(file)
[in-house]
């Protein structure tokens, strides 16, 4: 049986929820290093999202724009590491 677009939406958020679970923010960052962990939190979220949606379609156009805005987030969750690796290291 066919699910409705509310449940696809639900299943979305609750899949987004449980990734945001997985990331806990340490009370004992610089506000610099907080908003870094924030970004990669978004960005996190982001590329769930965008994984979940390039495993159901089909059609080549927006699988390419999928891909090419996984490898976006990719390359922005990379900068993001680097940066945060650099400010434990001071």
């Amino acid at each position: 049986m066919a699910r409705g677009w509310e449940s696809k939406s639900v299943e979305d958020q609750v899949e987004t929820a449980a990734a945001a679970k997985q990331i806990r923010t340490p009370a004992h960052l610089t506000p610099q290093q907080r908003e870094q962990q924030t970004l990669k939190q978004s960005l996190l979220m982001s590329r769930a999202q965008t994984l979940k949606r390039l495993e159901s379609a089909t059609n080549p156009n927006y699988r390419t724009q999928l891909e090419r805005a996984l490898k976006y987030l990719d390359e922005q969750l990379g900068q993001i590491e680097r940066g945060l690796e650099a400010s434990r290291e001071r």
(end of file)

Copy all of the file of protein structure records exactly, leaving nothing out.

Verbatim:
[in-house]
């Protein structure tokens, strides 16, 4: 049986929820290093999202724009590491 677009939406958020679970923010960052962990939190979220949606379609156009805005987030969750690796290291 066919699910409705509310449940696809639900299943979305609750899949987004449980990734945001997985990331806990340490009370004992610089506000610099907080908003870094924030970004990669978004960005996190982001590329769930965008994984979940390039495993159901089909059609080549927006699988390419999928891909090419996984490898976006990719390359922005990379900068993001680097940066945060650099400010434990001071």
């Amino acid at each position: 049986m066919a699910r409705g677009w509310e449940s696809k939406s639900v299943e979305d958020q609750v899949e987004t929820a449980a990734a945001a679970k997985q990331i806990r923010t340490p009370a004992h960052l610089t506000p610099q290093q907080r908003e870094q962990q924030t970004l990669k939190q978004s960005l996190l979220m982001s590329r769930a999202q965008t994984l979940k949606r390039l495993e159901s379609a089909t059609n080549p156009n927006y699988r390419t724009q999928l891909e090419r805005a996984l490898k976006y987030l990719d390359e922005q969750l990379g900068q993001i590491e680097r940066g945060l690796e650099a400010s434990r290291e001071r």